Let’s hear it for the volunteers!

Oct 03, 2018
On the Three Capes walk

If you’ve ever wondered how the tracks on Life’s An Adventures’ Three Capes Walk are so well maintained you’ve got a whole army of volunteers to thank. Like those from the Hobart Walking Club (established in 1929) who for decades have been spending their weekends and free week days clearing tracks from vegetation, fallen trees and other debris. Yes, the good rangers at National Parks do a lot of work but if it wasn’t for the blood, sweat and tears of many a volunteer a lot less would be done.

If fact it was the Hobart Walking Club that first created bushwalking tracks in the Tasman Peninsula long before there was an official Three Capes Track walk. Prior to any tracks, the area was seldom walked due to patches of dense wiry scrub or extensive thick forest, and the scarcity of running water.

Life’s An Adventure spoke to Andrew Davey, President of Bushwalking Tasmania.

LAA: How long has the Hobart Walking Club been involved in track clearance and maintenance in the Tasman Peninsula?

The HWC has been involved from the beginning with regards to a coastal walking track on the Peninsula. It conceived it, and got official permission for such in 1972 from the several Authorities involved (eg Forestry, Parks and Council). This after some track marking and cutting since at least 1967, when some stunning scenery was discovered; little of the tracks were suited to the general public. Frank Morley was a great mover of the project initially.

A few years back records indicated the Club had put in over 8,000 man-days of work in the Peninsula area since work officially started. More than that would have been put in elsewhere, mainly greater SE Tas. Nowadays Parks looks after the main Three Capes Track. We look after the ancillary tracks we / local walkers use.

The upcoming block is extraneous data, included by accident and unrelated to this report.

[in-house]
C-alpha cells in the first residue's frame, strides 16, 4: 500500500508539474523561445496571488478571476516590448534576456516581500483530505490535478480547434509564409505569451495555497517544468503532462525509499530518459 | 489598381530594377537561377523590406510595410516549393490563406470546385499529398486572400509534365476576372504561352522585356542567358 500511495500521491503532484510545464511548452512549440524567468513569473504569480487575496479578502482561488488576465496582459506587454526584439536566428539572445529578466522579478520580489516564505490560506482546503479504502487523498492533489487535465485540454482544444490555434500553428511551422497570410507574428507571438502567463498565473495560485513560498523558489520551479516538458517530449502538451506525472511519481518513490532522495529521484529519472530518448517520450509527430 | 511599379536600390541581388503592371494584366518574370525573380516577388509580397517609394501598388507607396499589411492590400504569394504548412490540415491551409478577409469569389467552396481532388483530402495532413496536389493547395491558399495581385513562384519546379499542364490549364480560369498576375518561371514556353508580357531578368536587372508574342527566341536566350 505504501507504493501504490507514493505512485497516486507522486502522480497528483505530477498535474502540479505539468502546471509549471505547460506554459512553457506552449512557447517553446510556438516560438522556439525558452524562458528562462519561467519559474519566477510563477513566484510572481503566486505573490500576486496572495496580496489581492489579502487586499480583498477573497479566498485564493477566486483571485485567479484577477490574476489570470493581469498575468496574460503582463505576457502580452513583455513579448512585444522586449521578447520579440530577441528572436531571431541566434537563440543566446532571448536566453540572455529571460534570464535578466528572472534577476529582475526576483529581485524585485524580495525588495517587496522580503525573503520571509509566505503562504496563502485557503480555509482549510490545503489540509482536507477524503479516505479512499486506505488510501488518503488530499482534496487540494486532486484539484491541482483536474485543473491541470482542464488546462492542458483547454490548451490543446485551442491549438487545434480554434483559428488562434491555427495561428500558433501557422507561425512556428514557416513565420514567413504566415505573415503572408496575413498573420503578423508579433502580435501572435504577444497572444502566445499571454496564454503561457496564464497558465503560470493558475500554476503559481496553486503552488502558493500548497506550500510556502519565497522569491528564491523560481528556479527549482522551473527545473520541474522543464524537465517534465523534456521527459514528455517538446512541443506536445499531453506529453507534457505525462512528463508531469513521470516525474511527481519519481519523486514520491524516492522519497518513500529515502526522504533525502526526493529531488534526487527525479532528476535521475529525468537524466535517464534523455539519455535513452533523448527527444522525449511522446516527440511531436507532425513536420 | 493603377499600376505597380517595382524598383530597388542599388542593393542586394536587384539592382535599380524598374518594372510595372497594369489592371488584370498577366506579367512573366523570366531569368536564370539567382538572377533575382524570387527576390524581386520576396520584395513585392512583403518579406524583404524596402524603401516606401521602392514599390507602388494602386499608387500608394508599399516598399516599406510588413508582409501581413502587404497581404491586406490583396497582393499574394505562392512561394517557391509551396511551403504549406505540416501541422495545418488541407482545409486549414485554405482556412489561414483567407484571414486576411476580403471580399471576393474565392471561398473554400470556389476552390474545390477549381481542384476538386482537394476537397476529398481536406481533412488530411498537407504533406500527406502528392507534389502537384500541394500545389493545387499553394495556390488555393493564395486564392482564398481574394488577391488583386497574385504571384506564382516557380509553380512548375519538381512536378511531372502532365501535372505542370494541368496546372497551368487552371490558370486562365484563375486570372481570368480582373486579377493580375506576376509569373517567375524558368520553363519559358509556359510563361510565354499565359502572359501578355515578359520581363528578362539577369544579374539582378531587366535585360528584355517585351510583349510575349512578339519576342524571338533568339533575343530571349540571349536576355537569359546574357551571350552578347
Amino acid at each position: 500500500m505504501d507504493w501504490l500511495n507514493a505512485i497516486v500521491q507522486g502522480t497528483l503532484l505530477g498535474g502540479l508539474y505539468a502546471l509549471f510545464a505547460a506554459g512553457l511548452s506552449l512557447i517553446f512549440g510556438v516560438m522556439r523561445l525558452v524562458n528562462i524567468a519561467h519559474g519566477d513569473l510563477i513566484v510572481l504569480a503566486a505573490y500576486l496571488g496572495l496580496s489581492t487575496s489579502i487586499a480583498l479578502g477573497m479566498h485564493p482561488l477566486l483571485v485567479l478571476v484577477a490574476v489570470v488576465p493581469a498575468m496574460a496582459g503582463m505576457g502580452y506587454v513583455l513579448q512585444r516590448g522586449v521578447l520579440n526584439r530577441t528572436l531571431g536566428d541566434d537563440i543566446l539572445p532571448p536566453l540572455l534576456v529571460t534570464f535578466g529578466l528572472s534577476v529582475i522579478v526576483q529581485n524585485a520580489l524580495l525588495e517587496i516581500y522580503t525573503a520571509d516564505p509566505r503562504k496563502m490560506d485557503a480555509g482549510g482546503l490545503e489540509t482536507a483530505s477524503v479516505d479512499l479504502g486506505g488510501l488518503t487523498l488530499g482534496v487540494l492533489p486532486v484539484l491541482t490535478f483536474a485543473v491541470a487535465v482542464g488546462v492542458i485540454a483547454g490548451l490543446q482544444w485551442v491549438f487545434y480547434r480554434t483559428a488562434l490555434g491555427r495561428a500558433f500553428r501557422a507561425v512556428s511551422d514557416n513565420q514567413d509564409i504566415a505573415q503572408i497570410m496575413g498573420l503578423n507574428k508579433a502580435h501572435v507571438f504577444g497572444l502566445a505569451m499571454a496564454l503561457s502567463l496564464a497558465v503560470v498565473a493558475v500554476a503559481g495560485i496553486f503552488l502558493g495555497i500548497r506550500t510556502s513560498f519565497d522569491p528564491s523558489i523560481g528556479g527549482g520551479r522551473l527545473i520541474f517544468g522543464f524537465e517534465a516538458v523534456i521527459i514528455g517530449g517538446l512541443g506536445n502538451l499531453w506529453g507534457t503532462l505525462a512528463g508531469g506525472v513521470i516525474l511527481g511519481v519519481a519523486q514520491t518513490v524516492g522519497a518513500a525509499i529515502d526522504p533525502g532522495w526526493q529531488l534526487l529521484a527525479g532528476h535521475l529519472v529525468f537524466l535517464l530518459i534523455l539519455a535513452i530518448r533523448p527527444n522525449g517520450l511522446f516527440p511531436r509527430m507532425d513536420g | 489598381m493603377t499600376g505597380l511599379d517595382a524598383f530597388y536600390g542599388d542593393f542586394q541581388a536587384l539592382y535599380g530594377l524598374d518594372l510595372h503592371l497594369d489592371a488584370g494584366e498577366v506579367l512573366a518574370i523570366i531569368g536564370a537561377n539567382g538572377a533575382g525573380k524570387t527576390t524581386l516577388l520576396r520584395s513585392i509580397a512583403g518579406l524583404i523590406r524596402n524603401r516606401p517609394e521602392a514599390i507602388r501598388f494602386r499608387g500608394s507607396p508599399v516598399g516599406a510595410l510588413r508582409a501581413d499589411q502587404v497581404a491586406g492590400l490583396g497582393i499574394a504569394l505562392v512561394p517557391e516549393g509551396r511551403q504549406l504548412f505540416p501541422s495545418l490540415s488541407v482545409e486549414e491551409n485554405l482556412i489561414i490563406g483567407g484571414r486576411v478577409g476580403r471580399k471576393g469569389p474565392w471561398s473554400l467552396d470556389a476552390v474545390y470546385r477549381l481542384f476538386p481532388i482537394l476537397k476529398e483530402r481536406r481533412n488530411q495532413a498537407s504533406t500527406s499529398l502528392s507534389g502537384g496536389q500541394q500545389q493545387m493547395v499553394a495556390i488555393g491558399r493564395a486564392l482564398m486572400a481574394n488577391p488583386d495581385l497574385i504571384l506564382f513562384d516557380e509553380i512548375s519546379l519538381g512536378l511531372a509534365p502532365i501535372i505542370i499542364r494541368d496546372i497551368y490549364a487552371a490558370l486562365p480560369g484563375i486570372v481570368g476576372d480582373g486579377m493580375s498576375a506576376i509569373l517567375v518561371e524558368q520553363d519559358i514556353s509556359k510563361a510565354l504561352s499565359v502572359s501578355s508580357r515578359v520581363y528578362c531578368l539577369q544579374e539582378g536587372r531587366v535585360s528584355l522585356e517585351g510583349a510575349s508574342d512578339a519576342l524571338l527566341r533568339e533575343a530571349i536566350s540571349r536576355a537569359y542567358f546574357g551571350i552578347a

What’s their relationship with Parks Tas?

The relationship with Parks has mostly been good, but went through a down period when some in Parks were too ‘wilderness’ oriented. This changed with a change of Government and some petitions I did (as chair of the State’s bushwalking body) to the then Government and the Head of Parks. It did take me three years to get the permission, and a while to get us back into general trackwork due to the many refusals by PWS (Parks) at that time – the result (the permission) is an agreement called: “Work As You Walk”, restricted to hand tools.

A few years later I was able to get a separate agreement with respect to chainsaw use; this required follow-up for particular Clubs and tracks. Initially this power tool work was always under direct Parks supervision. Now this not necessary on some cases now as it was realised we are not ‘gung ho’ with chainsaws. Use of power tools involves paying for and getting licences or chainsaw use and first aid. Signs and safety items are also required. Travel is another cost.

The Hobart Walking Club now has a general permission to work on tracks with hands tools, plus permission to be able to use power tools on 11 tracks (around Southern Tasmania) without having to seek permission when we wish to work. We can liaise to get permission to work on extra tracks as individual ‘projects’, usually for a limited interval. Lately we have received wants for more work from Rangers in Parks than we can practicably cope with or fund.

LAA: How has the popularity of the Thee Capes Track affected the maintenance work required in the area?

Due to the decreased camping (several campsite closures), most walks that are not the ‘commercial’ Three Capes Track have increased use by only a little, some have decreased use. It is mainly the Cape Pillar Track that gets some more use. The rougher tracks may have had some minor increase, but not to the extent extra work is required. As for man-hours a year lately, it can only be a guess in terms of man-days. There is a lot not counted under Work As You Walk. A wild estimate would be 500 or more man-days; a day being about 6-8.5 hours depending on travel, the weather and the goal. The HWC was involved in track marking and clearing long before it did so on the Tasman Peninsula, from its beginning and several huts have been built by the Club.

So the next time you’re bushwalking in the Tasman Peninsula spare a thought for the good men and women of the Hobart Bushwalkers who have made your wonderful wilderness experience possible!

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